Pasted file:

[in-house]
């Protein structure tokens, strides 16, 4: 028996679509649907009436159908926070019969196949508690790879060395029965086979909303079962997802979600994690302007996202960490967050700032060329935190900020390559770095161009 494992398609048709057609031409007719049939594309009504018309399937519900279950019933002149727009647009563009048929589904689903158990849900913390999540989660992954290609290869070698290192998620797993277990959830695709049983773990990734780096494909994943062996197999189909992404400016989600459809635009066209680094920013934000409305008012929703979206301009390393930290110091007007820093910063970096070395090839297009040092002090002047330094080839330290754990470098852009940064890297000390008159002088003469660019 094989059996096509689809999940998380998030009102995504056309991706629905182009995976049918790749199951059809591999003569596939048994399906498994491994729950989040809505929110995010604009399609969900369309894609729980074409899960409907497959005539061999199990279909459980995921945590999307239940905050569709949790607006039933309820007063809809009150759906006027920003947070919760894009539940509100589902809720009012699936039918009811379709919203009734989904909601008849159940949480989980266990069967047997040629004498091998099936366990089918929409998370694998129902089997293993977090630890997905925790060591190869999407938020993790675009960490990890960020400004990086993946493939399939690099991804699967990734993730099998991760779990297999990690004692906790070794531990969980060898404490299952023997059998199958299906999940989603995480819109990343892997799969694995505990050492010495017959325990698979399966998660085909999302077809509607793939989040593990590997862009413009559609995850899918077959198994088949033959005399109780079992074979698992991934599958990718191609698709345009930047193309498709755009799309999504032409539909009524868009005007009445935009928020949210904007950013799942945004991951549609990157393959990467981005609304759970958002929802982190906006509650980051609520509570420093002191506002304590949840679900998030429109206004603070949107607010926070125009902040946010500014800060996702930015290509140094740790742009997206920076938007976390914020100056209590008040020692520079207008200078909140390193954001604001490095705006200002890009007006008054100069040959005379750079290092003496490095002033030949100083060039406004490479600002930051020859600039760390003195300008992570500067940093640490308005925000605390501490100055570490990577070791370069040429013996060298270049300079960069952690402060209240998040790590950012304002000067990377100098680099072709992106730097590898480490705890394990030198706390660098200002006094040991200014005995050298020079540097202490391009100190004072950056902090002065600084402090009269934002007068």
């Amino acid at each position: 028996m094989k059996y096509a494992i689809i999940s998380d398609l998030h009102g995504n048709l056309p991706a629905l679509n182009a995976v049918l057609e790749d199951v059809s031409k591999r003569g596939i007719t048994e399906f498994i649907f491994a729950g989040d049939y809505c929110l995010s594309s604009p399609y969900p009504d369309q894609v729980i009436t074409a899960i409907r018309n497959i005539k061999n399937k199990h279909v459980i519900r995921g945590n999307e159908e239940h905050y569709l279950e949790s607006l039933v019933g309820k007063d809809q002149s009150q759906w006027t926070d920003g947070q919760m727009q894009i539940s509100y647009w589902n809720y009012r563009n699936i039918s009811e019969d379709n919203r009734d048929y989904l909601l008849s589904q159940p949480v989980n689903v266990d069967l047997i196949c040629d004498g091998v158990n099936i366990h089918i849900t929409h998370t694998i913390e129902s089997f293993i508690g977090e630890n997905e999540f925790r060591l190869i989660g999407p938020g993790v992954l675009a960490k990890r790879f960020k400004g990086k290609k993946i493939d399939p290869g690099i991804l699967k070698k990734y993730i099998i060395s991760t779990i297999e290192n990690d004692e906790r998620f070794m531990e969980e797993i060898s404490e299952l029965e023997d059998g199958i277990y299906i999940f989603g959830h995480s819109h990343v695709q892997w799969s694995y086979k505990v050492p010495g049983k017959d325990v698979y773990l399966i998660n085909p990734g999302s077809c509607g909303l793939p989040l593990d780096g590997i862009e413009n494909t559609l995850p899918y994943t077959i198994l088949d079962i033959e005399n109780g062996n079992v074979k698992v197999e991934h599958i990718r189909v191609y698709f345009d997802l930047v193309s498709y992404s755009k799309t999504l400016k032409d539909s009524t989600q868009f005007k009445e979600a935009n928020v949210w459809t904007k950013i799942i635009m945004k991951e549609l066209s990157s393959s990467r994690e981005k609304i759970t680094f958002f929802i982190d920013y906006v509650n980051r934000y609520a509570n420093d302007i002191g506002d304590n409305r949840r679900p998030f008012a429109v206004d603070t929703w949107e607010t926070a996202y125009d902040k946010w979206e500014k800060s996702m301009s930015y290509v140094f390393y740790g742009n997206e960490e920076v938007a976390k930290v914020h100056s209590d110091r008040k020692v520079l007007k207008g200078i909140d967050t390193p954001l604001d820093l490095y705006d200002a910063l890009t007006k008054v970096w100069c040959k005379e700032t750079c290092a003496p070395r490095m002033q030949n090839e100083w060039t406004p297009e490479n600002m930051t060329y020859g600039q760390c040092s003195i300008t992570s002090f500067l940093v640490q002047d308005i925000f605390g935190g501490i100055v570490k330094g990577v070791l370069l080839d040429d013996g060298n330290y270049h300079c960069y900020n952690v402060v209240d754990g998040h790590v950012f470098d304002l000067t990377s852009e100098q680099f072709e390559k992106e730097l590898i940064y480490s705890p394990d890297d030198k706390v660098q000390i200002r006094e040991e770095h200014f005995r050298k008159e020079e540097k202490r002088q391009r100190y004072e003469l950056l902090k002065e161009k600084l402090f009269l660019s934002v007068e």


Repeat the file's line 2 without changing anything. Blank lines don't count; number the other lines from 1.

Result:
């Protein structure tokens, strides 16, 4: 028996679509649907009436159908926070019969196949508690790879060395029965086979909303079962997802979600994690302007996202960490967050700032060329935190900020390559770095161009 494992398609048709057609031409007719049939594309009504018309399937519900279950019933002149727009647009563009048929589904689903158990849900913390999540989660992954290609290869070698290192998620797993277990959830695709049983773990990734780096494909994943062996197999189909992404400016989600459809635009066209680094920013934000409305008012929703979206301009390393930290110091007007820093910063970096070395090839297009040092002090002047330094080839330290754990470098852009940064890297000390008159002088003469660019 094989059996096509689809999940998380998030009102995504056309991706629905182009995976049918790749199951059809591999003569596939048994399906498994491994729950989040809505929110995010604009399609969900369309894609729980074409899960409907497959005539061999199990279909459980995921945590999307239940905050569709949790607006039933309820007063809809009150759906006027920003947070919760894009539940509100589902809720009012699936039918009811379709919203009734989904909601008849159940949480989980266990069967047997040629004498091998099936366990089918929409998370694998129902089997293993977090630890997905925790060591190869999407938020993790675009960490990890960020400004990086993946493939399939690099991804699967990734993730099998991760779990297999990690004692906790070794531990969980060898404490299952023997059998199958299906999940989603995480819109990343892997799969694995505990050492010495017959325990698979399966998660085909999302077809509607793939989040593990590997862009413009559609995850899918077959198994088949033959005399109780079992074979698992991934599958990718191609698709345009930047193309498709755009799309999504032409539909009524868009005007009445935009928020949210904007950013799942945004991951549609990157393959990467981005609304759970958002929802982190906006509650980051609520509570420093002191506002304590949840679900998030429109206004603070949107607010926070125009902040946010500014800060996702930015290509140094740790742009997206920076938007976390914020100056209590008040020692520079207008200078909140390193954001604001490095705006200002890009007006008054100069040959005379750079290092003496490095002033030949100083060039406004490479600002930051020859600039760390003195300008992570500067940093640490308005925000605390501490100055570490990577070791370069040429013996060298270049300079960069952690402060209240998040790590950012304002000067990377100098680099072709992106730097590898480490705890394990030198706390660098200002006094040991200014005995050298020079540097202490391009100190004072950056902090002065600084402090009269934002007068």